Editor's Note: SIIM-ple Tasks
By Dave Yeager
Vol. 17 No. 8 P. 3
There was a lot of talk at June's Society for Imaging Informatics in Medicine (SIIM) conference about raising radiology's profile. It seems that all of the buzz about value-based care has added fuel to the thinking about radiology's role in the wider medical enterprise. Not that people haven't been talking about this for a long time, but it was a key aspect of every session I attended; several attendees also mentioned that the message was much more up front this year than in past years. From improving consultation between radiologists and referrers to using social media to connect with medical and local communities—even to actively participating in patient care—communication and collaboration were two of the most-heard words throughout the conference.
This issue has a few articles that fit right in with those themes. Our cover story, written by Radiology Today Assistant Editor Tony Fioriglio, takes a look at the ways 3D printing is changing health care. Radiology images are central to medical 3D printing, in all of its uses, and the specialty offers a new avenue for radiologists to employ their unique skills. After all, converting DICOM files to Standard Tessellation Language requires expertise, and who better to do it than the people who have been at the forefront of medical informatics from the beginning? But, as Fioriglio writes, radiologists would do well to build on their head start and make sure that they continue to be an integral part of the 3D printing process, or they run the risk of ceding influence to other specialties.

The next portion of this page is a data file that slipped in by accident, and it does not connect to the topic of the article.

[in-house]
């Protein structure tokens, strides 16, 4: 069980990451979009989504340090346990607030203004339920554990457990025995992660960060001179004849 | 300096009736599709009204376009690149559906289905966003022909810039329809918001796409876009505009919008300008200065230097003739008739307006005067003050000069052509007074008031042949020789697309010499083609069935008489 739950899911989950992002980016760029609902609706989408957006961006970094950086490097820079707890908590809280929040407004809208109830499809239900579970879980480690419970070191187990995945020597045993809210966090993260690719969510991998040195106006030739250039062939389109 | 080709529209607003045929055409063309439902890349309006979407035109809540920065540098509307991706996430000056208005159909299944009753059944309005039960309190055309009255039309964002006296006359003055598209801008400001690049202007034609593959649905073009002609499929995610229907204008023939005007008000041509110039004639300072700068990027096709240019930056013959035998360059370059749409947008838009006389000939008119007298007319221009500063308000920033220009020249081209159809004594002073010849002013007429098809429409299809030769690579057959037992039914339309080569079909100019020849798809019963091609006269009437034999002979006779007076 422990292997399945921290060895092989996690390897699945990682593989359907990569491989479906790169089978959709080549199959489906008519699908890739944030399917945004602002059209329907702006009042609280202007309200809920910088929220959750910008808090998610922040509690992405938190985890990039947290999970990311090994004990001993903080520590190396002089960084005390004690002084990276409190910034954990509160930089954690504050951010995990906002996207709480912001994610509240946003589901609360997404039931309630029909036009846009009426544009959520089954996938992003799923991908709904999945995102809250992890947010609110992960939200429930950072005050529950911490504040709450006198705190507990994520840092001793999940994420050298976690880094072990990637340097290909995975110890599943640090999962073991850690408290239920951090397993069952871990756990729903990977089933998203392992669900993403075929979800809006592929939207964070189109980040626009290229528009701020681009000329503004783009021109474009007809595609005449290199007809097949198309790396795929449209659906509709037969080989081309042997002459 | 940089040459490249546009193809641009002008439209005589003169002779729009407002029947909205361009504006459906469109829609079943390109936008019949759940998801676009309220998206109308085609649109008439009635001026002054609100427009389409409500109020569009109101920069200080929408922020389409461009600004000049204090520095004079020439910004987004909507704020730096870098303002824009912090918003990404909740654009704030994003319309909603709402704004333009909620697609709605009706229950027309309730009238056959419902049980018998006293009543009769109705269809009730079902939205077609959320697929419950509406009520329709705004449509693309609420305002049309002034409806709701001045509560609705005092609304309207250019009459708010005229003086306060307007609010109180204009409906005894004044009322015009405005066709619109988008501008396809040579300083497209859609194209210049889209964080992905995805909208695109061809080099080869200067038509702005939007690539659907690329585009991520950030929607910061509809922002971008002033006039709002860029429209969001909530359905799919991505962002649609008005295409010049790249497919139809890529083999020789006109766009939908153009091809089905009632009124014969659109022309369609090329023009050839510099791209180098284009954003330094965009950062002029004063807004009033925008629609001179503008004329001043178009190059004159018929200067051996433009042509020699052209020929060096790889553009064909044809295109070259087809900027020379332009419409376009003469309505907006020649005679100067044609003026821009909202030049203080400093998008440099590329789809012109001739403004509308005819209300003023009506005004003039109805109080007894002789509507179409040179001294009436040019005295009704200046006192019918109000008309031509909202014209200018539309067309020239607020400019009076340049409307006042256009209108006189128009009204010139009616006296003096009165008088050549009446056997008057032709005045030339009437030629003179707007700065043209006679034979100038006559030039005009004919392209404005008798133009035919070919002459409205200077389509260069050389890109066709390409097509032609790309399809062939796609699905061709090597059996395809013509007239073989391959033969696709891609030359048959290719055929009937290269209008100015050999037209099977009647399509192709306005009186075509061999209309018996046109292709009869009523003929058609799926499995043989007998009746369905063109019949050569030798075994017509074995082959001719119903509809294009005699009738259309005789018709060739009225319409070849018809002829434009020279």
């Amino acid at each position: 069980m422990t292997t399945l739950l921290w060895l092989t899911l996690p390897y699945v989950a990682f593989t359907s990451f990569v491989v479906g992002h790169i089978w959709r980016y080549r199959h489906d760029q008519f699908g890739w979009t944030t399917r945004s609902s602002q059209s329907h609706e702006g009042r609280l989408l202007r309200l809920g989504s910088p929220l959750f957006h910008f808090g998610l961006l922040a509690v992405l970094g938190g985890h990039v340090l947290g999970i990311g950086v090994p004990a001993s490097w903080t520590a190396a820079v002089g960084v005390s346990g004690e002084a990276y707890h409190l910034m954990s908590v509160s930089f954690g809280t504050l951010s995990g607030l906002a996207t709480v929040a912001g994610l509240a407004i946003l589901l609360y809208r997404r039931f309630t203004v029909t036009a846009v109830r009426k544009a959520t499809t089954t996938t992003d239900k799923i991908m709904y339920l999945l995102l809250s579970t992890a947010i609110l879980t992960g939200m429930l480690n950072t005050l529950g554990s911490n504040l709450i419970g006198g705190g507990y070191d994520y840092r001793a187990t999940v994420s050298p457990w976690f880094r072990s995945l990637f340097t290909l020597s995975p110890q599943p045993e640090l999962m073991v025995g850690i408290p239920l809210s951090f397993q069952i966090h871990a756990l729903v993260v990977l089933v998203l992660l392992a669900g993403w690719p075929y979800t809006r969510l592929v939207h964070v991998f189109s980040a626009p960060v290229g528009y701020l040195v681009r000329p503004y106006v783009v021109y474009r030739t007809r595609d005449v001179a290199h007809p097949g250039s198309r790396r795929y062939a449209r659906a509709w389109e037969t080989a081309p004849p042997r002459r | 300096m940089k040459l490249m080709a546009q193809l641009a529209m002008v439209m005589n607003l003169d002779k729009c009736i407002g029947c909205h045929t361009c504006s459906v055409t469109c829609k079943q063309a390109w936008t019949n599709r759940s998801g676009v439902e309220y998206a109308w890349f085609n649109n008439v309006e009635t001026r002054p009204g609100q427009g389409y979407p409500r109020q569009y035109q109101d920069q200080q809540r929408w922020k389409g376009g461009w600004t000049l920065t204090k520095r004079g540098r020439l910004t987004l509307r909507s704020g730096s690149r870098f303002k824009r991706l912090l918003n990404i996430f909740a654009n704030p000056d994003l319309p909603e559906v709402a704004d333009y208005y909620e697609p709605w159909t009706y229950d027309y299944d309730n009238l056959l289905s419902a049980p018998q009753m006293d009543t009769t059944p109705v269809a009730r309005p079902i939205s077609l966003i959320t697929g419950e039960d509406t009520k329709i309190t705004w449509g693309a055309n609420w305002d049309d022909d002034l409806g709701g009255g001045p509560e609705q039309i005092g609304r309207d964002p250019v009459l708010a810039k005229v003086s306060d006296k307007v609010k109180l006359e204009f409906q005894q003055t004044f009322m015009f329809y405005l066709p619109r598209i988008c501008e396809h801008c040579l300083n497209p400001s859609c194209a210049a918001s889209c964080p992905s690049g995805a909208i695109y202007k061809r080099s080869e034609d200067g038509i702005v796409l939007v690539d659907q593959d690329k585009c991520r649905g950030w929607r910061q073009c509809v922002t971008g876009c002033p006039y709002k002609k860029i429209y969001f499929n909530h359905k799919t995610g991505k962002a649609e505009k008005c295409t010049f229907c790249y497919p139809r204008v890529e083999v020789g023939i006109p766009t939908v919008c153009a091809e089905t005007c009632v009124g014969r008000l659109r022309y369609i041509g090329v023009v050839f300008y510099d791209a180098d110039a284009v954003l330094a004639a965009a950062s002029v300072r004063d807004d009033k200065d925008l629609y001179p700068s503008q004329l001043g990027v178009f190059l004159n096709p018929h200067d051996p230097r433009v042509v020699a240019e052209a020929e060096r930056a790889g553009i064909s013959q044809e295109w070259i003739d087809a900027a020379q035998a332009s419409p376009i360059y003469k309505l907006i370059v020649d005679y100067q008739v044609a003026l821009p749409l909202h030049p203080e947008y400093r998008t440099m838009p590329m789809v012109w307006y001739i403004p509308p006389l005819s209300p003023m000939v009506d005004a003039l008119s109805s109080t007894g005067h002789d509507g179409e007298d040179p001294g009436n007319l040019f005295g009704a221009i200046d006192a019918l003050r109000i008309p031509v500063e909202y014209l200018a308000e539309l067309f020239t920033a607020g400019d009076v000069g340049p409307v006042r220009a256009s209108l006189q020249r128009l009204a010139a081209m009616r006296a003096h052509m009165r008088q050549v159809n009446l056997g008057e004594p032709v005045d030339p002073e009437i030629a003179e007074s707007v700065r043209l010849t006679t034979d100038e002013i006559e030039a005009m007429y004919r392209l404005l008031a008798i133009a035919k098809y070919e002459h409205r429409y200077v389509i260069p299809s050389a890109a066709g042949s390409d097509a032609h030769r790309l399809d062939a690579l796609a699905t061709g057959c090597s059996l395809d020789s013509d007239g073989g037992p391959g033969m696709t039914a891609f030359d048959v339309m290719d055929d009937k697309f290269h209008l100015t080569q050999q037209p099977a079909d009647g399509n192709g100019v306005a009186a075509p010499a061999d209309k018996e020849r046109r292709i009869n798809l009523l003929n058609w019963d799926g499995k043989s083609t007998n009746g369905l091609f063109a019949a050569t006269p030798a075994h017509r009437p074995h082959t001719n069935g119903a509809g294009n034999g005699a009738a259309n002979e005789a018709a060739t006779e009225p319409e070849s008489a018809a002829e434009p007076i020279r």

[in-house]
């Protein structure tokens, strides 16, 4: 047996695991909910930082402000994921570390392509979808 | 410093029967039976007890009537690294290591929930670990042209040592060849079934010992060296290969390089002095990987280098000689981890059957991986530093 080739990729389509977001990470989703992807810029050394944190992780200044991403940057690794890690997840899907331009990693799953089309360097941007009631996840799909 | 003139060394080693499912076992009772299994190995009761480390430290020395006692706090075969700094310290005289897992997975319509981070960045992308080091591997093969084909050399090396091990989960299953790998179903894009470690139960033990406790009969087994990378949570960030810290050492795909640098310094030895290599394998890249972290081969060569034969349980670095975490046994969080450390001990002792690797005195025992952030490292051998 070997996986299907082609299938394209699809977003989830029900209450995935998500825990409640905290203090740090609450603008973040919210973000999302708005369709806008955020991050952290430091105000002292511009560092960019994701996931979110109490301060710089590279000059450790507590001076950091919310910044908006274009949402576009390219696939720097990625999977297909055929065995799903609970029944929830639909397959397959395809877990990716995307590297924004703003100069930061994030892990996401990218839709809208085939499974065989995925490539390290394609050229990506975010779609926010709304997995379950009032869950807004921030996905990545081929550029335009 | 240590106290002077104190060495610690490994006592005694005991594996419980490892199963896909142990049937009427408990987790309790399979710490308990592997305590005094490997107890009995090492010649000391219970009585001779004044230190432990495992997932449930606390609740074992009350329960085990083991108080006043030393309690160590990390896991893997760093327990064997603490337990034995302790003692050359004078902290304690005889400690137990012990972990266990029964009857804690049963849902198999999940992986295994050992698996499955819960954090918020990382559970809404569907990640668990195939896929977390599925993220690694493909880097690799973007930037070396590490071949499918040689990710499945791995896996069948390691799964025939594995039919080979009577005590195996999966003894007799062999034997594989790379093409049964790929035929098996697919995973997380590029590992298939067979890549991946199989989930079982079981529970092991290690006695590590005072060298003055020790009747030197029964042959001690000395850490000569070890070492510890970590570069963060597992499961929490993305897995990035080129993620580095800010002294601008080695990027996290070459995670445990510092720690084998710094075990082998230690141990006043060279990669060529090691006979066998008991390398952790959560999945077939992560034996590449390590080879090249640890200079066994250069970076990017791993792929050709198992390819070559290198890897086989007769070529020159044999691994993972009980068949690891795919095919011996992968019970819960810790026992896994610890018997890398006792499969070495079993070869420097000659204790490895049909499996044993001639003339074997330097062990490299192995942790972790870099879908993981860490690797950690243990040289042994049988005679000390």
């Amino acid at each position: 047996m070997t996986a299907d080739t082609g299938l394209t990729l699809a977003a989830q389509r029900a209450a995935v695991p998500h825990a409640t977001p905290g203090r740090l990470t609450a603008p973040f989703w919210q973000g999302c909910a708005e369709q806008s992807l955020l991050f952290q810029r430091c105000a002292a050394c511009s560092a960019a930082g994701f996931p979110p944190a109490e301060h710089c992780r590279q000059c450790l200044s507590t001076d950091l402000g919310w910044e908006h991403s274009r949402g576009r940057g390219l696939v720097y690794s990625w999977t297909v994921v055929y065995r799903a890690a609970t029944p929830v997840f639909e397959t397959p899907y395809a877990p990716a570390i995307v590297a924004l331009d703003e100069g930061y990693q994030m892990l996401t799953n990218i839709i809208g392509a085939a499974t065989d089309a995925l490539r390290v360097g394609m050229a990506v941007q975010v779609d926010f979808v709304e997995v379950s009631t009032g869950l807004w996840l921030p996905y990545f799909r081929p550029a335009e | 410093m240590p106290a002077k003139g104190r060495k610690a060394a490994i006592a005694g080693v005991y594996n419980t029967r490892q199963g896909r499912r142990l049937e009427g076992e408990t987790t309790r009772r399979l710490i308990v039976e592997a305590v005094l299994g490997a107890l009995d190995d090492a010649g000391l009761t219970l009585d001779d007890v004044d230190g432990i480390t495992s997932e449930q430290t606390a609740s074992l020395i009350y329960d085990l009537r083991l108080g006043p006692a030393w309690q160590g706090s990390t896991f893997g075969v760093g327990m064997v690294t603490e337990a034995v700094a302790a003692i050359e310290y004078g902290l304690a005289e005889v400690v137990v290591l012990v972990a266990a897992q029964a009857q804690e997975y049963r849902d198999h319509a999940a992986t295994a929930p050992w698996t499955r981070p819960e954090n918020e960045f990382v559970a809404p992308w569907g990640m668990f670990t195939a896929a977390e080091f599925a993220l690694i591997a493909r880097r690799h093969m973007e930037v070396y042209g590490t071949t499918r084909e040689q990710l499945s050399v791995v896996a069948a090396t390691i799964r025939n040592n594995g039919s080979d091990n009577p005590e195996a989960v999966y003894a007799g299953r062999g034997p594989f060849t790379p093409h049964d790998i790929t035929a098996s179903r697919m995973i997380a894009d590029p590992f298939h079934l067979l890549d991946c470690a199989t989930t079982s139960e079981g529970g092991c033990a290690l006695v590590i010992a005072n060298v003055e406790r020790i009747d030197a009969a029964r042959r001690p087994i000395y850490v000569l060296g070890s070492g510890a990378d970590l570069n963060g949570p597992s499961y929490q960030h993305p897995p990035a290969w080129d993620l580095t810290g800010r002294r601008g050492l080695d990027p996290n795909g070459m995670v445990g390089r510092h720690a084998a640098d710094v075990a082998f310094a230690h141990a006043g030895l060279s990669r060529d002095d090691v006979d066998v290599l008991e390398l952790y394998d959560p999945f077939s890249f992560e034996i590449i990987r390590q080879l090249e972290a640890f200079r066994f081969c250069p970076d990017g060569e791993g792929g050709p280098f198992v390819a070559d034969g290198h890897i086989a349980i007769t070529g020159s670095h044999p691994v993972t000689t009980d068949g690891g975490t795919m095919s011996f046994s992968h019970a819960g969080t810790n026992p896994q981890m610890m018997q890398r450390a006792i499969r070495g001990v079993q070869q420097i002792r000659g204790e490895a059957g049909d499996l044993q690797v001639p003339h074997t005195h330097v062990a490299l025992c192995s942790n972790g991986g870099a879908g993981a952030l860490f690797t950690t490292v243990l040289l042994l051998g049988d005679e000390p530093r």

Another area where radiologists and technologists can assist the broader enterprise is in preventing health care–associated infections, which occur at a rate of approximately 722,000 a year in US acute care hospitals; more than 10% of those infections result in death. Jeannette Sabatini investigates the hidden and not-so-hidden areas in radiology and IR departments where harmful microbes lurk. Infection prevention may not be the first thing that leaps to mind when you think about medical imaging, but mitigating infection risk can significantly benefit patients and providers.
Also in this issue, Beth W. Orenstein reports on best practices for medical imaging disaster recovery plans—another enterprisewide concern—and Keith Loria covers the changing landscape for CR systems.
Enjoy the issue.